Pakistani and international groups have condemned an attack on Pakistani journalist Absar Alam, who was shot by unknown assailants outside his home in Islamabad on April 20, and demanded that the perpetrators be punished.
A prominent media voice, Alam is being treated after being rushed to a nearby hospital, but doctors say his injuries don't appear life-threatening.
In a video shot from inside a vehicle and shared on social media on April 20, Alam said a bullet had hit him in the stomach.
The Committee to Protect Journalist (CPJ) has urged Pakistani authorities to conduct a swift and thorough investigation into the shooting and to hold those responsible to account.
“Today’s shooting of journalist Absar Alam highlights the dangerous climate that all members of the press face in Pakistan if they dare to criticize the country’s powerful military,” Steven Butler, CPJ’s Asia program coordinator, said. “The perpetrators in this attack, as well as anyone involved in its planning, must be swiftly identified and brought to justice.”
The Human Rights Commission of Pakistan (HRCP) also strongly condemned the “assassination attempt” on Alam. “HRCP sees such cowardly acts of violence against journalists as an assault on an already muzzled media,” it said.
The Council of Pakistan Newspaper Editors (CPNE) called the attack on Alam a "terrorist" act after which authorities should take immediate action against the culprits.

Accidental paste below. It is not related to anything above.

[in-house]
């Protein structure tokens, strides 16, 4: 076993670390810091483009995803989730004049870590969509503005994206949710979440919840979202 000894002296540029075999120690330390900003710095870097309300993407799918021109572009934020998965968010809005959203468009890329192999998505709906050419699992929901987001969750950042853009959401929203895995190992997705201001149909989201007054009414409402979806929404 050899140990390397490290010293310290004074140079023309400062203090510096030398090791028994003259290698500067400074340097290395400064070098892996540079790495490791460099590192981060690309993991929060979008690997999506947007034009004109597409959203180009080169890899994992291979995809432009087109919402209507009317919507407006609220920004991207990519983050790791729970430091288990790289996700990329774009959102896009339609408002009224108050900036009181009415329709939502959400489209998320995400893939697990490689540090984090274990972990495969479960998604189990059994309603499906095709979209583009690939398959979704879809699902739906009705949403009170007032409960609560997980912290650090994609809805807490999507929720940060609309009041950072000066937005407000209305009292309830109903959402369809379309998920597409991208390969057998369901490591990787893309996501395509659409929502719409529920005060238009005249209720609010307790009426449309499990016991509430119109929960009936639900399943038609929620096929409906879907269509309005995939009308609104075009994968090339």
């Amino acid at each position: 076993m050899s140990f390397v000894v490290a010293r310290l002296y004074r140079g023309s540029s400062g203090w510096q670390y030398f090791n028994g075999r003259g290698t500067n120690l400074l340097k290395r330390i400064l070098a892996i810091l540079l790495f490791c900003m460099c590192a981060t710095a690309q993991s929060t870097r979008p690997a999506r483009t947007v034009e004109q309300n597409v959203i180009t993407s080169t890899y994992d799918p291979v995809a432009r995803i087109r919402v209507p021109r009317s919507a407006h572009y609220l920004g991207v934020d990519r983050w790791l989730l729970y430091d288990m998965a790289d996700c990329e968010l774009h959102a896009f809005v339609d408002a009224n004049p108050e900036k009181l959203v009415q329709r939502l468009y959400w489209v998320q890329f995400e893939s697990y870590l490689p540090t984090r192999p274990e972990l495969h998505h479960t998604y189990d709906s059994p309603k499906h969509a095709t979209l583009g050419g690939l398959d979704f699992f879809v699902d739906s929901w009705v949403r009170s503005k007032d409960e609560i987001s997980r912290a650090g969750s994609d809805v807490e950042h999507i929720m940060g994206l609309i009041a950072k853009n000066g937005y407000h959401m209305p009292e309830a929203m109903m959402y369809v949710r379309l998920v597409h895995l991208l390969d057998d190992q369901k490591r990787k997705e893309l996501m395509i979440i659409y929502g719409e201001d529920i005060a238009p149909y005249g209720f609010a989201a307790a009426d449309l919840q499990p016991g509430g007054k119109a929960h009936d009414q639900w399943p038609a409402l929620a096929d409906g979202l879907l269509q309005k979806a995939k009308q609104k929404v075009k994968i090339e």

The Pakistan Federal Union of Journalists (PFUJ) also strongly condemned the attack on Alam and demanded arrests.
“It seems that deep state is at large against journalists community who are victims of rising crime and terrorism,” a PFUJ statement said on April 21. “Such incidents cannot deter the journalists community for raising the voices against lawlessness and freedom of press in the country.”
Alam is a former editor of the English-language newspaper The Nation and former chairman of the Pakistan Electronic Media Regulatory Authority.
He is a well-known critic of Pakistan’s military and intelligence agencies’ alleged interference in political affairs as well as what he calls an “unannounced ban on free media."
Media rights group Reporters Without Borders ranks Pakistan 145th out of 180 countries on its World Press Freedom Index.
It blames Pakistan's "all-powerful military intelligence agency, Inter-Services Intelligence (ISI)," for abductions, torture, and judicial harassment of journalists.
On April 18, Alam had posted a tweet in which he alleged the current ISI chief, General Faiz Hameed, had, in 2018, attempted to pressure Alam in his capacity as chairman of regulatory authority PEMRA.
Direct criticism of the country’s powerful military, which has directly ruled the country for roughly half of its 74-year history and remains in control of many aspects of governance, is rare in Pakistan, particularly the naming of generals in any allegations of wrongdoing.
Pakistani Interior Minister Sheikh Rashid Ahmad condemned the incident and ordered an investigation.